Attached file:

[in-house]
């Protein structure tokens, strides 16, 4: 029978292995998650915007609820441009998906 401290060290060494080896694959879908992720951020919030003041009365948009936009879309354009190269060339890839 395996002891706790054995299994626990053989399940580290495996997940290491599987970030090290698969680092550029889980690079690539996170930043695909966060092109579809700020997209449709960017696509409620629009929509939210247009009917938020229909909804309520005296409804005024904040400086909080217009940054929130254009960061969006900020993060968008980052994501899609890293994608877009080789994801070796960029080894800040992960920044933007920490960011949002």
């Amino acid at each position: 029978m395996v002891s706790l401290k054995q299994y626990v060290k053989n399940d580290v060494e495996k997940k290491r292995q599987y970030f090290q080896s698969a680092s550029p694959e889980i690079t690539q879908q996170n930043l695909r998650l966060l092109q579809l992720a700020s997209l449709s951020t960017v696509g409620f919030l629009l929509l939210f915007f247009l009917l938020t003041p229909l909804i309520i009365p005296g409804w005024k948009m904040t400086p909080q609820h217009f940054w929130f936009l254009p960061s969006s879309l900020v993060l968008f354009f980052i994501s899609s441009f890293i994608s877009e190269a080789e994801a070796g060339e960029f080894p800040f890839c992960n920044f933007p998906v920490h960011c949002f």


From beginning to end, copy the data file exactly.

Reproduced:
[in-house]
């Protein structure tokens, strides 16, 4: 029978292995998650915007609820441009998906 401290060290060494080896694959879908992720951020919030003041009365948009936009879309354009190269060339890839 395996002891706790054995299994626990053989399940580290495996997940290491599987970030090290698969680092550029889980690079690539996170930043695909966060092109579809700020997209449709960017696509409620629009929509939210247009009917938020229909909804309520005296409804005024904040400086909080217009940054929130254009960061969006900020993060968008980052994501899609890293994608877009080789994801070796960029080894800040992960920044933007920490960011949002």
């Amino acid at each position: 029978m395996v002891s706790l401290k054995q299994y626990v060290k053989n399940d580290v060494e495996k997940k290491r292995q599987y970030f090290q080896s698969a680092s550029p694959e889980i690079t690539q879908q996170n930043l695909r998650l966060l092109q579809l992720a700020s997209l449709s951020t960017v696509g409620f919030l629009l929509l939210f915007f247009l009917l938020t003041p229909l909804i309520i009365p005296g409804w005024k948009m904040t400086p909080q609820h217009f940054w929130f936009l254009p960061s969006s879309l900020v993060l968008f354009f980052i994501s899609s441009f890293i994608s877009e190269a080789e994801a070796g060339e960029f080894p800040f890839c992960n920044f933007p998906v920490h960011c949002f």